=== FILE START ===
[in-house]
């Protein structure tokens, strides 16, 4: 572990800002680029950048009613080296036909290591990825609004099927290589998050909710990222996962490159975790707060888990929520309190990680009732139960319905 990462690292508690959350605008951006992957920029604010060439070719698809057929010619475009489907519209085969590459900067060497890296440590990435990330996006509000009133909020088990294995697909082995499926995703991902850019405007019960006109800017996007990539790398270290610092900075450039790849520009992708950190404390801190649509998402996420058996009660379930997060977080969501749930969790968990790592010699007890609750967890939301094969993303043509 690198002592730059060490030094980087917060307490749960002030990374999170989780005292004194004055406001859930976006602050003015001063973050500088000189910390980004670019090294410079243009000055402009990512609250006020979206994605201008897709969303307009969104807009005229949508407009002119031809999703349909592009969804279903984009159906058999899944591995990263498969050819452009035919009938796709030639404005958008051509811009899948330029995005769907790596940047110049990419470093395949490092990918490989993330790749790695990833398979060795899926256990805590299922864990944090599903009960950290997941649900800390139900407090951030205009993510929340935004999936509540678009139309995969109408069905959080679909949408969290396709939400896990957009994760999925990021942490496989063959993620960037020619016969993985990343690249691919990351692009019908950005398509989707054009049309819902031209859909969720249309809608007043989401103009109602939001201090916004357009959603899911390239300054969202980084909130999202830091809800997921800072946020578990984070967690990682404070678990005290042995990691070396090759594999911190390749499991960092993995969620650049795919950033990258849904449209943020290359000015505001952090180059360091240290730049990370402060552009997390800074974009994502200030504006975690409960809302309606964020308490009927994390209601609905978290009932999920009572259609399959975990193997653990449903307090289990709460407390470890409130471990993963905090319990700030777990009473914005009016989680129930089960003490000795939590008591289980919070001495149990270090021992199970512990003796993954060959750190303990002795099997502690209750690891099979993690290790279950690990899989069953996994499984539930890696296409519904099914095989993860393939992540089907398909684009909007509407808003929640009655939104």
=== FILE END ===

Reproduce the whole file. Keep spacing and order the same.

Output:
[in-house]
């Protein structure tokens, strides 16, 4: 572990800002680029950048009613080296036909290591990825609004099927290589998050909710990222996962490159975790707060888990929520309190990680009732139960319905 990462690292508690959350605008951006992957920029604010060439070719698809057929010619475009489907519209085969590459900067060497890296440590990435990330996006509000009133909020088990294995697909082995499926995703991902850019405007019960006109800017996007990539790398270290610092900075450039790849520009992708950190404390801190649509998402996420058996009660379930997060977080969501749930969790968990790592010699007890609750967890939301094969993303043509 690198002592730059060490030094980087917060307490749960002030990374999170989780005292004194004055406001859930976006602050003015001063973050500088000189910390980004670019090294410079243009000055402009990512609250006020979206994605201008897709969303307009969104807009005229949508407009002119031809999703349909592009969804279903984009159906058999899944591995990263498969050819452009035919009938796709030639404005958008051509811009899948330029995005769907790596940047110049990419470093395949490092990918490989993330790749790695990833398979060795899926256990805590299922864990944090599903009960950290997941649900800390139900407090951030205009993510929340935004999936509540678009139309995969109408069905959080679909949408969290396709939400896990957009994760999925990021942490496989063959993620960037020619016969993985990343690249691919990351692009019908950005398509989707054009049309819902031209859909969720249309809608007043989401103009109602939001201090916004357009959603899911390239300054969202980084909130999202830091809800997921800072946020578990984070967690990682404070678990005290042995990691070396090759594999911190390749499991960092993995969620650049795919950033990258849904449209943020290359000015505001952090180059360091240290730049990370402060552009997390800074974009994502200030504006975690409960809302309606964020308490009927994390209601609905978290009932999920009572259609399959975990193997653990449903307090289990709460407390470890409130471990993963905090319990700030777990009473914005009016989680129930089960003490000795939590008591289980919070001495149990270090021992199970512990003796993954060959750190303990002795099997502690209750690891099979993690290790279950690990899989069953996994499984539930890696296409519904099914095989993860393939992540089907398909684009909007509407808003929640009655939104």